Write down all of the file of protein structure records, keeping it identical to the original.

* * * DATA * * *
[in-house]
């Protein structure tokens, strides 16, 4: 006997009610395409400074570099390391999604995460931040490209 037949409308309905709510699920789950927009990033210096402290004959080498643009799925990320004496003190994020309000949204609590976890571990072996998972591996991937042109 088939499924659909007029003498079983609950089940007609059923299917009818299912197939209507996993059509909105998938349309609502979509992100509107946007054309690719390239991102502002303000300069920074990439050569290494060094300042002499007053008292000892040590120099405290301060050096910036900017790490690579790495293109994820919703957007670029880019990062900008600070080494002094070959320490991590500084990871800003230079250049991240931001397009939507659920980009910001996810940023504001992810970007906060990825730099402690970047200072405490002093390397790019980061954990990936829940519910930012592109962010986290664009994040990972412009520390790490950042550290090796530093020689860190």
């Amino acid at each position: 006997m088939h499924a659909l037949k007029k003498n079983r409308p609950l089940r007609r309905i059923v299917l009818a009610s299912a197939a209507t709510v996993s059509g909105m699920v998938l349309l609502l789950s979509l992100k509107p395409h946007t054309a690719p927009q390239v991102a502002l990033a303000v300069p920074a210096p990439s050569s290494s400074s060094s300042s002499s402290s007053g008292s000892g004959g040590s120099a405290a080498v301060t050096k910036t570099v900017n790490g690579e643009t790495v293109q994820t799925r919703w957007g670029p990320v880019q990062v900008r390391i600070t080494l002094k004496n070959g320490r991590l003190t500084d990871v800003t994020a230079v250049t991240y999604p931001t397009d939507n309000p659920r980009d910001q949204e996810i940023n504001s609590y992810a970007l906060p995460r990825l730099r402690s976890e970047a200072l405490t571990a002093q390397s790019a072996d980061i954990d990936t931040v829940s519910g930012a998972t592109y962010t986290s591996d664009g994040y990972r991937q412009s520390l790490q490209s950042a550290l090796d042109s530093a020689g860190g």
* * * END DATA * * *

[in-house]
């Protein structure tokens, strides 16, 4: 006997009610395409400074570099390391999604995460931040490209 037949409308309905709510699920789950927009990033210096402290004959080498643009799925990320004496003190994020309000949204609590976890571990072996998972591996991937042109 088939499924659909007029003498079983609950089940007609059923299917009818299912197939209507996993059509909105998938349309609502979509992100509107946007054309690719390239991102502002303000300069920074990439050569290494060094300042002499007053008292000892040590120099405290301060050096910036900017790490690579790495293109994820919703957007670029880019990062900008600070080494002094070959320490991590500084990871800003230079250049991240931001397009939507659920980009910001996810940023504001992810970007906060990825730099402690970047200072405490002093390397790019980061954990990936829940519910930012592109962010986290664009994040990972412009520390790490950042550290090796530093020689860190």
């Amino acid at each position: 006997m088939h499924a659909l037949k007029k003498n079983r409308p609950l089940r007609r309905i059923v299917l009818a009610s299912a197939a209507t709510v996993s059509g909105m699920v998938l349309l609502l789950s979509l992100k509107p395409h946007t054309a690719p927009q390239v991102a502002l990033a303000v300069p920074a210096p990439s050569s290494s400074s060094s300042s002499s402290s007053g008292s000892g004959g040590s120099a405290a080498v301060t050096k910036t570099v900017n790490g690579e643009t790495v293109q994820t799925r919703w957007g670029p990320v880019q990062v900008r390391i600070t080494l002094k004496n070959g320490r991590l003190t500084d990871v800003t994020a230079v250049t991240y999604p931001t397009d939507n309000p659920r980009d910001q949204e996810i940023n504001s609590y992810a970007l906060p995460r990825l730099r402690s976890e970047a200072l405490t571990a002093q390397s790019a072996d980061i954990d990936t931040v829940s519910g930012a998972t592109y962010t986290s591996d664009g994040y990972r991937q412009s520390l790490q490209s950042a550290l090796d042109s530093a020689g860190g």